During the second phase of the Alpine Fault, Deep Fault Drilling Project (DFDP) in the Whataroa River, South Westland, New Zealand, bedrock was encountered in the DFDP-2B borehole from 238.5–893.2 m Measured Depth (MD). Continuous sampling and meso- to microscale characterisation of whole rock cuttings established that, in sequence, the borehole sampled amphibolite facies, Torlesse Composite Terrane-derived schists, protomylonites and mylonites, terminating 200–400 m above an Alpine Fault Principal Slip Zone (PSZ) with a maximum dip of 62°. The most diagnostic structural features of increasing PSZ proximity were the occurrence of shear bands and reduction in mean quartz grain sizes. A change in composition to greater mica:quartz + feldspar, most markedly below c. 700 m MD, is inferred to result from either heterogeneous sampling or a change in lithology related to alteration. Major oxide variations suggest the fault-proximal Alpine Fault alteration zone, as previously defined in DFDP-1 core, was not sampled.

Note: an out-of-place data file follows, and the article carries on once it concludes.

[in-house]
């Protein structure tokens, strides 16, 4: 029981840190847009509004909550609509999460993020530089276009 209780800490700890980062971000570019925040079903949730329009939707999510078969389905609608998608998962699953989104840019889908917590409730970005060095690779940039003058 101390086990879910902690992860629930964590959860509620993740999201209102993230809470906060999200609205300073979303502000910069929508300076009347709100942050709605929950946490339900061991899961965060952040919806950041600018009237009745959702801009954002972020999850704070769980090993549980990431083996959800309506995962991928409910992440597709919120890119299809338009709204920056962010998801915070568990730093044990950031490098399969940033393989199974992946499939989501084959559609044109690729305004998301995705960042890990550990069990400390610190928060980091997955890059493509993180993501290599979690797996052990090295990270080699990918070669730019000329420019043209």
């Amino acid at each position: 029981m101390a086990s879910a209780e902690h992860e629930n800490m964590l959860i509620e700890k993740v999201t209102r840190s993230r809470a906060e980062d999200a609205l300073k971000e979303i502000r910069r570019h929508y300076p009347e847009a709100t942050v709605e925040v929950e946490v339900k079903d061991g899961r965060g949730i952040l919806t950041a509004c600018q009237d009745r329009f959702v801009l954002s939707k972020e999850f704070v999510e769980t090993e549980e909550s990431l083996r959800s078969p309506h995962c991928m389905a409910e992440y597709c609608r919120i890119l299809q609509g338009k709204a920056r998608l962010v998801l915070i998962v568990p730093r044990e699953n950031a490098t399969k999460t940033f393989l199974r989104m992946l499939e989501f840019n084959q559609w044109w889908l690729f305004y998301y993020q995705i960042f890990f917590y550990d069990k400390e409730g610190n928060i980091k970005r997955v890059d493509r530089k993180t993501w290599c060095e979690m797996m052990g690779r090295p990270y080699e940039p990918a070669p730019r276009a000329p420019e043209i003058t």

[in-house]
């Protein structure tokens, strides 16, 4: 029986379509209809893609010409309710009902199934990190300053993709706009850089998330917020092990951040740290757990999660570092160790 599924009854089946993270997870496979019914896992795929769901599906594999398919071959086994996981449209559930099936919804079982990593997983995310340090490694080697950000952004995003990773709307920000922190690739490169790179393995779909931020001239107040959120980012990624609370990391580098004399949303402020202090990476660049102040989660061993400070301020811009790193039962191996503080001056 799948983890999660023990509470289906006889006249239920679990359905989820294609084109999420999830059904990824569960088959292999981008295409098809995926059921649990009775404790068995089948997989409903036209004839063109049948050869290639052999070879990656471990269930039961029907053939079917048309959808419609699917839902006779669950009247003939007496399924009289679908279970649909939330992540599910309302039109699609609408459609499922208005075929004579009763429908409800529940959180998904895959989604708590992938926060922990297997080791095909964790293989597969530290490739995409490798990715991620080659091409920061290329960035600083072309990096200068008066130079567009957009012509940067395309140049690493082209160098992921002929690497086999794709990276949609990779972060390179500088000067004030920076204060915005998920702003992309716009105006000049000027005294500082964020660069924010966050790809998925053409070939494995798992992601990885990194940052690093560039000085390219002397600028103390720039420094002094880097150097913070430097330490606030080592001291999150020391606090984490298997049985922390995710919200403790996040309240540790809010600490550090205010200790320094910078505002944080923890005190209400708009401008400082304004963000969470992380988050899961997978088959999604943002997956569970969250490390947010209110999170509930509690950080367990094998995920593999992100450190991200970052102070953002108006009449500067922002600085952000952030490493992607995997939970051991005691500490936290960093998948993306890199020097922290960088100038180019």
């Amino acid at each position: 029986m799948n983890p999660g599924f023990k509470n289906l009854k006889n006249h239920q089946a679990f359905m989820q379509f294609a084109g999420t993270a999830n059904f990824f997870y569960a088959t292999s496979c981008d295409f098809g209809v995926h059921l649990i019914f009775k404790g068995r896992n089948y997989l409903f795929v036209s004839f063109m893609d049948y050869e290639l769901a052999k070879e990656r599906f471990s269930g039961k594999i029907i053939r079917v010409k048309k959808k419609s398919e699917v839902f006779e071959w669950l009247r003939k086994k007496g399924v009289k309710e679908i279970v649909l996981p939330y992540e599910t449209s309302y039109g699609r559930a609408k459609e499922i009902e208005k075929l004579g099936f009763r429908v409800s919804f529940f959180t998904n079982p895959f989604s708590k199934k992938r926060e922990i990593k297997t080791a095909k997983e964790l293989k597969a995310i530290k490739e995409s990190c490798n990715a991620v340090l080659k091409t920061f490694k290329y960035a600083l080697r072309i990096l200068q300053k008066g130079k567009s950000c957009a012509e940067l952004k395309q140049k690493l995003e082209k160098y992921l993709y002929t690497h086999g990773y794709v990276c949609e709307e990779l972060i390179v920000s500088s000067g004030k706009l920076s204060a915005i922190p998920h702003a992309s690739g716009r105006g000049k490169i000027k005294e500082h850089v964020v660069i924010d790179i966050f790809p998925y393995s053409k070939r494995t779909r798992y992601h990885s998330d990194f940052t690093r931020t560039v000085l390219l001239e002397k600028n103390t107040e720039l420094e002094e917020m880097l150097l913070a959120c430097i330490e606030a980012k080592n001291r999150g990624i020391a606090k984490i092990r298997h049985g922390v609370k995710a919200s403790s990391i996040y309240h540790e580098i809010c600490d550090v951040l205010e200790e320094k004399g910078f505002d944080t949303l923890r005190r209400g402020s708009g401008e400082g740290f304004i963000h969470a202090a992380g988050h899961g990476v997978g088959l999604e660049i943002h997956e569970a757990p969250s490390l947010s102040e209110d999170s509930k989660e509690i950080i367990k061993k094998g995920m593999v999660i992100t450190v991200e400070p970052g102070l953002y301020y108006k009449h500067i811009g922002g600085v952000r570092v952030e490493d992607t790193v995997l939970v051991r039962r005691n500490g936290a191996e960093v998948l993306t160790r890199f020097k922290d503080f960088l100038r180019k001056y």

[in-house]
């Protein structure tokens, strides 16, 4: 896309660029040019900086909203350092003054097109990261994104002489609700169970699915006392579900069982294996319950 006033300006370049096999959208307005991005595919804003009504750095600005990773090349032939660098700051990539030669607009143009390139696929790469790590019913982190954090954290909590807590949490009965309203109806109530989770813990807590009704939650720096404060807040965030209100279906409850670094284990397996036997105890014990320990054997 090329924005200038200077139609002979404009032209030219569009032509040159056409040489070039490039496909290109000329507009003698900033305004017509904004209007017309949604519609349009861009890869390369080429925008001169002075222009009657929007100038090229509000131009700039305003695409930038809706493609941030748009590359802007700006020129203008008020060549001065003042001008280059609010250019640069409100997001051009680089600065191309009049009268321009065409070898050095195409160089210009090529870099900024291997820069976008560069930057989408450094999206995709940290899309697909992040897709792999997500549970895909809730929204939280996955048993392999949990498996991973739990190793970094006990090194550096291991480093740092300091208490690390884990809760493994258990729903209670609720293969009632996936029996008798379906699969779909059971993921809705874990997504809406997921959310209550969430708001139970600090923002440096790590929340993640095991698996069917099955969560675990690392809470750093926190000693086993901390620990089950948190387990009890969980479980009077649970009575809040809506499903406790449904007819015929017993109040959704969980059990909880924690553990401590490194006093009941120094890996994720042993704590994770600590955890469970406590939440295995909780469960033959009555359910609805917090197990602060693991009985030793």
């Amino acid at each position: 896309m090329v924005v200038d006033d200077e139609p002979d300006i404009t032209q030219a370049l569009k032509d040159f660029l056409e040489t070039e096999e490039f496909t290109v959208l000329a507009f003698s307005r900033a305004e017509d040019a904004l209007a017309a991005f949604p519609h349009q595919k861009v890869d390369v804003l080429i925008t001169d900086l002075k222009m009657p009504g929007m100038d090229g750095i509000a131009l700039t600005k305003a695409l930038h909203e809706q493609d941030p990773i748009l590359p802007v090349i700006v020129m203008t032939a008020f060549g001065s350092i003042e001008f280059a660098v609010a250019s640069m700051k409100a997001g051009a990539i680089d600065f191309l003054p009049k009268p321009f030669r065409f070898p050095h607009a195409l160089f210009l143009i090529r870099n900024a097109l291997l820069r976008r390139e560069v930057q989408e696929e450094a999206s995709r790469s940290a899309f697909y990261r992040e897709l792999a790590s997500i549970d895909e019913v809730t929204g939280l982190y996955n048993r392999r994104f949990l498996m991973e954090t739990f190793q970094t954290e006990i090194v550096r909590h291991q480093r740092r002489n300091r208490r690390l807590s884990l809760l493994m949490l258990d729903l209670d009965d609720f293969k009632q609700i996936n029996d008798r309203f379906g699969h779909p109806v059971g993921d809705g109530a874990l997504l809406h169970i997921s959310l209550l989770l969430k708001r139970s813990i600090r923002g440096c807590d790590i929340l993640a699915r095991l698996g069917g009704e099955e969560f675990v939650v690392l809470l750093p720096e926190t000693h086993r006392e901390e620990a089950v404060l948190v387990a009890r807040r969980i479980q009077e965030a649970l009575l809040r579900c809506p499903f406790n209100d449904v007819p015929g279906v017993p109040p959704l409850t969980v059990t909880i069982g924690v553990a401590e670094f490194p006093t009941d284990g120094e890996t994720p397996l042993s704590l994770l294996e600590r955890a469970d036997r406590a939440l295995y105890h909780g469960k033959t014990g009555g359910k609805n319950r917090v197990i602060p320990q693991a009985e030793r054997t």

We thank the Friend family for land access and the Westland community for support; Schlumberger for assistance with optical fibre technology; the CNRS University of Montpellier wireline logging group of Pezard, Henry, Nitsch and Paris; Arnold Contracting; Eco Drilling; and Webster Drilling.
This manuscript was greatly improved in response to suggestions by Andy Nicol and another anonymous reviewer, as well as substantial comments from the Editor, Nick Mortimer. Helpful suggestions were also made by Diane Moore and Brooks Proctor. We are very grateful for these contributions.
- Alpine fault
- New Zealand
- scientific drilling